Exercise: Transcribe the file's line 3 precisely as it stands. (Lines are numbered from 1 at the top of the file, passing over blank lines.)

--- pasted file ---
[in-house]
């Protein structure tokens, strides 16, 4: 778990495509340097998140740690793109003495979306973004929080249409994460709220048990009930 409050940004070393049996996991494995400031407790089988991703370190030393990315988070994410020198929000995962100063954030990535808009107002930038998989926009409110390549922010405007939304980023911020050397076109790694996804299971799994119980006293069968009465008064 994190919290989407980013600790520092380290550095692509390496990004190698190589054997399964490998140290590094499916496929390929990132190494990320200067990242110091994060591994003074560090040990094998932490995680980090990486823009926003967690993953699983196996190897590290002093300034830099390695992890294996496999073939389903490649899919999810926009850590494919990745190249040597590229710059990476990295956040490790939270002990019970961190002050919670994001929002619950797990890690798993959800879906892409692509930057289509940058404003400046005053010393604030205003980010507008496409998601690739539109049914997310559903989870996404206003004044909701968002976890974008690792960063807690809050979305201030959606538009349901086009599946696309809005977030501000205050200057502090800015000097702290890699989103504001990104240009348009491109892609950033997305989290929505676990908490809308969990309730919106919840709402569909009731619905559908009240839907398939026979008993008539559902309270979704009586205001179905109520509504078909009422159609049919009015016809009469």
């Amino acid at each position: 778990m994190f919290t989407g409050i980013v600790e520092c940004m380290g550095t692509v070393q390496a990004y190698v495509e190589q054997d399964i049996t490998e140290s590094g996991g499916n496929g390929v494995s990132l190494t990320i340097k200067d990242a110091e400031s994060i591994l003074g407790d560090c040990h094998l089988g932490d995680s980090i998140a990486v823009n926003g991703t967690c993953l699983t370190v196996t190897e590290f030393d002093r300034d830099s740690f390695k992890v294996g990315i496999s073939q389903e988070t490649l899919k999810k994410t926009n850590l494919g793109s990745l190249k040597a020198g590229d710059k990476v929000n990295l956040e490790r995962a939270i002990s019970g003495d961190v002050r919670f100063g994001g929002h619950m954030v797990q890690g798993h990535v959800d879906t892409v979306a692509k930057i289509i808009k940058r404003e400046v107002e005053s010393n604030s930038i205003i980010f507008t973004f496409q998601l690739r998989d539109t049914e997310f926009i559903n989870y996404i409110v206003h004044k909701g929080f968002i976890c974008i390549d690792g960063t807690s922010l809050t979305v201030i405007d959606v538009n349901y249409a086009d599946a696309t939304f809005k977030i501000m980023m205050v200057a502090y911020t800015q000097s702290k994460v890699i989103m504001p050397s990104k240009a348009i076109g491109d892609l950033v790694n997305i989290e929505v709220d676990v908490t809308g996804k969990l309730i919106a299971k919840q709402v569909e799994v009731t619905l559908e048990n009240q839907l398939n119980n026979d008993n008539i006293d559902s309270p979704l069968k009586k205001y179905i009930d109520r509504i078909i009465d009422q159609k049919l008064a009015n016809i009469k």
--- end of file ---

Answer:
């Amino acid at each position: 778990m994190f919290t989407g409050i980013v600790e520092c940004m380290g550095t692509v070393q390496a990004y190698v495509e190589q054997d399964i049996t490998e140290s590094g996991g499916n496929g390929v494995s990132l190494t990320i340097k200067d990242a110091e400031s994060i591994l003074g407790d560090c040990h094998l089988g932490d995680s980090i998140a990486v823009n926003g991703t967690c993953l699983t370190v196996t190897e590290f030393d002093r300034d830099s740690f390695k992890v294996g990315i496999s073939q389903e988070t490649l899919k999810k994410t926009n850590l494919g793109s990745l190249k040597a020198g590229d710059k990476v929000n990295l956040e490790r995962a939270i002990s019970g003495d961190v002050r919670f100063g994001g929002h619950m954030v797990q890690g798993h990535v959800d879906t892409v979306a692509k930057i289509i808009k940058r404003e400046v107002e005053s010393n604030s930038i205003i980010f507008t973004f496409q998601l690739r998989d539109t049914e997310f926009i559903n989870y996404i409110v206003h004044k909701g929080f968002i976890c974008i390549d690792g960063t807690s922010l809050t979305v201030i405007d959606v538009n349901y249409a086009d599946a696309t939304f809005k977030i501000m980023m205050v200057a502090y911020t800015q000097s702290k994460v890699i989103m504001p050397s990104k240009a348009i076109g491109d892609l950033v790694n997305i989290e929505v709220d676990v908490t809308g996804k969990l309730i919106a299971k919840q709402v569909e799994v009731t619905l559908e048990n009240q839907l398939n119980n026979d008993n008539i006293d559902s309270p979704l069968k009586k205001y179905i009930d109520r509504i078909i009465d009422q159609k049919l008064a009015n016809i009469k």